3. Set aside time for activities that make you happy
Once or twice a week, arrange for your husband or friend to take care of the kids so you can take a break from your chores and responsibilities.
"Taking dancing classes once or twice a week in the evening, or meeting a friend for a walk early in the morning — these are things I do just for me," Sankari says. "I get to exercise and share time with friends. I think it's really healthy for women to take a break, to do something that brings joy, whether it's taking a painting class, meeting friends for breakfast, or going to the gym."
Sankari likes exercising with her friends, because they help motivate her. "The key to balancing Vata dosha is to be regular, so combining exercise with meeting friends is a great way to bring more encouragement and support to staying on a healthy daily routine."
4. Rest to de-stress
The importance of good sleep and daily meditation cannot be overestimated.
"There is a tendency for women to do so much for others, to get tired, so you need to make sure you schedule time to rest and rejuvenate with your daily meditation," Sankari says. "Even though time is tight, you can juggle your schedule to make time. Alternate with your spouse, or meditate before the children come home. Just having that focus, the rest you gain in meditation goes a long way."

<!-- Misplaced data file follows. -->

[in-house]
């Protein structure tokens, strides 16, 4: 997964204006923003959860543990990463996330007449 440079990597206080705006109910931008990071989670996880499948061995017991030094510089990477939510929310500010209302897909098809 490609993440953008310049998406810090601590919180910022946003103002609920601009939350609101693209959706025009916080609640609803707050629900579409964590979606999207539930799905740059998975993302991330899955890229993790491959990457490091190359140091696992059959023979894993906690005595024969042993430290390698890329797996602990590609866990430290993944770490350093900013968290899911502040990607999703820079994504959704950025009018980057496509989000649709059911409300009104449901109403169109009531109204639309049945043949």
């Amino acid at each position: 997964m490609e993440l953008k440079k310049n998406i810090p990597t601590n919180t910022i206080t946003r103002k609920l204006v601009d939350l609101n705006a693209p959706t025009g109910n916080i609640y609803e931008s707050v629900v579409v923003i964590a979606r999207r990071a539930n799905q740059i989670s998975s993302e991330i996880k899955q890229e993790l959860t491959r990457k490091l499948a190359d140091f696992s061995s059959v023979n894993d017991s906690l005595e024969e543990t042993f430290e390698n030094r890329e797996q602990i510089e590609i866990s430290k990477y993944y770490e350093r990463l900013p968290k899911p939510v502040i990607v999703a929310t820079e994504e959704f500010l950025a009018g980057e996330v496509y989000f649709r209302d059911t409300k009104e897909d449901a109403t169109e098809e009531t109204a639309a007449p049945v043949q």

Sankari and her husband, Keith, follow a set morning routine, where one practices the Transcendental Meditation® technique and the other starts the children on their ayurvedic oil massage, bathing and breakfast. Then they switch roles, so they both get to meditate.
"They see us meditating, and they see it as Daddy's turn, Mommy's turn," Sankari says. "And now that my son is five, he is doing the children's meditation, so he takes his turn too."
Sankari says she doesn't feel guilty about the time she spends away from her children, because her children like it when she meditates. "When you're rested you dive within yourself and replenish, and you come out with more love, more to give."
4. Eat wholesome, fresh, warm, cooked foods
Eating regular, cooked meals helps balance Vata dosha and leads to strong immunity for the whole family.
"Learn to eat those foods that are healthy for your body type, and avoid those things that are hard to digest," advises Sankari. "If you are tense or worried, for instance, it's not a good idea to eat salads for lunch every day. Rather, you'll want to soothe Vata dosha and eat warm, fresh, cooked foods and warm drinks."